The U.S. National Institutes of Health has been advised to significantly curtail research involving chimpanzees by retiring most of the 450 animals it funds or supports, leaving only a few dozen for research. The retired animals would go to sanctuaries.
The recommendation comes in a report by a council of external advisers to the NIH that culminates two years of debate about the use of chimpanzees in U.S. scientific research.
For years, many scientists and animal advocates have argued that the use of chimpanzees in research in outdated and unnecessary.
“When we looked at the data, we saw that chimpanzees were not being used in research but rather were languishing in labs at an enormous taxpayer expense and at an expense to the quality of their lives,” said Dr. Theodora Capaldo, president and executive director of the New England Anti-Vivisection Society, which has long campaigned for the release of chimpanzees in U.S. labs. “We saw a rapid decline in the use of chimpanzees and that science itself was abandoning the chimpanzee as a model.”
The suggestions in the 86-page report on paring down the chimpanzee program include retiring government-owned chimpanzees currently in laboratories, substantially decreasing the number of government-funded grants involving lab chimps and eliminating chimpanzee breeding for research.
“This is a historic step forward, and these experts are reinforcing what the public has been asking for, which is to move away from chimpanzee experimentation and move toward retiring chimpanzees to sanctuary,” said Kathleen Conlee, vice-president of animal research issues at the Humane Society of the United States.
The report also calls for an end to half of ongoing experiments involving chimpanzees and sets a high threshold for future experiments, including vetting of NIH-approved proposals by an independent committee.
It also urges that within the next five years the remaining 50 chimpanzees kept for research be housed in better facilities with room for climbing, access to outdoors in all weather, space of at least 93 square metres per chimp and a minimum of seven animals per facility.
“Not one lab meets the standards they are urging in the report,” said Conlee. “And they are urging a fairly quick timetable for seeing those standards implemented.”
The recommendations will be open for public input until March, after which the NIH will decide if it will put them into effect. But the government agency has been leaning toward ending the practice since December 2011, when the Institute of Medicine, a non-partisan advisory body, said current research use of chimpanzees is “largely unnecessary.”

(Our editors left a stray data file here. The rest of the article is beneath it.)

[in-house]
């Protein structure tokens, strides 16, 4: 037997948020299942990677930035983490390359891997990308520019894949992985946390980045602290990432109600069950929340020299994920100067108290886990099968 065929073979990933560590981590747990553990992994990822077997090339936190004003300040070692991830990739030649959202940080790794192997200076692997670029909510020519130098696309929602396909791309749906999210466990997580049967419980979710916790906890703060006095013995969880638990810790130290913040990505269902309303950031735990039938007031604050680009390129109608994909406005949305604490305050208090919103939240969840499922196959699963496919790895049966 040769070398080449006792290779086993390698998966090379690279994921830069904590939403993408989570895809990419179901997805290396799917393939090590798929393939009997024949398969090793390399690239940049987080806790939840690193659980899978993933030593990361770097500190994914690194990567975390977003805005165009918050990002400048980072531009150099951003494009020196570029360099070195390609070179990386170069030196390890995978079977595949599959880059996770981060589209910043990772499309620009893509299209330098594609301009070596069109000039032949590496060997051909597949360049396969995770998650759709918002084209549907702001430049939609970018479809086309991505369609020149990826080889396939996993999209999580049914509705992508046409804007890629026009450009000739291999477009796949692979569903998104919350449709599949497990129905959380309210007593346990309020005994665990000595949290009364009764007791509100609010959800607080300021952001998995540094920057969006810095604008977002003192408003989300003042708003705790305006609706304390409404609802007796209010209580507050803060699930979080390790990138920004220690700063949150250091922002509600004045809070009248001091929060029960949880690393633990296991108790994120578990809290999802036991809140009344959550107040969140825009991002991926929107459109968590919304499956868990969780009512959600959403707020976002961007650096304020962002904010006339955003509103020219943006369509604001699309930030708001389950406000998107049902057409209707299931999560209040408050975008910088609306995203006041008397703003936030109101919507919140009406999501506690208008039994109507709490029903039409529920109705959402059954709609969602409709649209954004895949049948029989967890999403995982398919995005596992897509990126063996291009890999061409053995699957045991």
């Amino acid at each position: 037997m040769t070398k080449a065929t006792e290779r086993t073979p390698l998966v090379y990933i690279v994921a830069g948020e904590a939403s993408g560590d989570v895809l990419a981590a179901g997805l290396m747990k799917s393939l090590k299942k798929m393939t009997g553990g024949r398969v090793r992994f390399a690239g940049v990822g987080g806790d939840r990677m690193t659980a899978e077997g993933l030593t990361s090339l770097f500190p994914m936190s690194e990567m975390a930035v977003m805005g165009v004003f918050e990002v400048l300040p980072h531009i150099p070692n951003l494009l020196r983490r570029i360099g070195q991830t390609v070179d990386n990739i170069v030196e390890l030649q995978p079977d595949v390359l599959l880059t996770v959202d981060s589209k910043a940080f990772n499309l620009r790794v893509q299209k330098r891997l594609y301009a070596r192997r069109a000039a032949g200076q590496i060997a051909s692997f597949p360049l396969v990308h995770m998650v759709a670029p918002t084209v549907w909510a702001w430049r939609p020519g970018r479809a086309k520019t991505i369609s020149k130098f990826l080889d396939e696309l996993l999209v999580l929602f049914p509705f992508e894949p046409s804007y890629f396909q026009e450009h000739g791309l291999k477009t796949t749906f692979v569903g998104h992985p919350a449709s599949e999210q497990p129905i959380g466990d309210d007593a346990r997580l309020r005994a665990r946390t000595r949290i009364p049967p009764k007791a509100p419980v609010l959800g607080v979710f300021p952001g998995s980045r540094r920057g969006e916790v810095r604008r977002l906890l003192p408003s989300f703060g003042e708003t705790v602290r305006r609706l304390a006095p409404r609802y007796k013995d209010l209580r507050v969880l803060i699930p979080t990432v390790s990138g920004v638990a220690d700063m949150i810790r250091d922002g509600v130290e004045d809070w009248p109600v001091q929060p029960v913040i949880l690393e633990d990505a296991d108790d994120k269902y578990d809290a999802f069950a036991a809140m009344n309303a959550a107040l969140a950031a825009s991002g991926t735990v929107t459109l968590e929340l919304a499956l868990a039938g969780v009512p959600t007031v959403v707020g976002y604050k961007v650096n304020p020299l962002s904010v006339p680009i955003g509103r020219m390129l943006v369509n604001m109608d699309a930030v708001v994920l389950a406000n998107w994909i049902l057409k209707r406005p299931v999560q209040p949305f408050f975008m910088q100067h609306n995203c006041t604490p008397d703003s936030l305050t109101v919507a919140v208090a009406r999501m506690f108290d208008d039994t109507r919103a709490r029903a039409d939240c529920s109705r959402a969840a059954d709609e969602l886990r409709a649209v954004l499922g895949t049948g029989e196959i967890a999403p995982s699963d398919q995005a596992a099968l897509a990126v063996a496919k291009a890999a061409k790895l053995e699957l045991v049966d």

That comes as no surprise to animal advocates.
“When we looked at the data, we saw that chimpanzees were not being used in research but rather were languishing in labs at an enormous taxpayer expense and at an expense to the quality of their lives,” said Dr. Theodora Capaldo, president and executive director of the New England Anti-Vivisection Society, which has long campaigned for the release of chimpanzees in U.S. labs.
“We saw a rapid decline in the use of chimpanzees and that science itself was abandoning the chimpanzee as a model.”
However, not everyone is pleased with the recommendations. The Texas Biomedical Research Institute issued a statement saying the recommendations will “severely limit the future use of chimpanzees in biomedical research and that will slow urgently needed medical advances necessary to prevent and treat human diseases that afflict millions of Americans as well as hundreds of millions of people living in other countries.”
According to Conlee, there are still about 350 privately owned chimpanzees in the U.S. that are not affected by the recommendations and can still be used for research.
If the recommendations are approved, the challenge will be to move the NIH’s 400 chimpanzees to sanctuaries across the U.S. The report estimates it will take three to five years to see the animals successfully moved. The government will be responsible for paying for most of the maintenance of the animals, although the sanctuaries are also required to raise a share of money for maintenance and expansion.
Conlee believes the NIH is committed to this change in attitude.
“They have made many comments in the press that they anticipate a significant decrease in chimpanzee use and the need to put them in sanctuary,” she said. “So I think they have been signalling that they will embrace these recommendations.”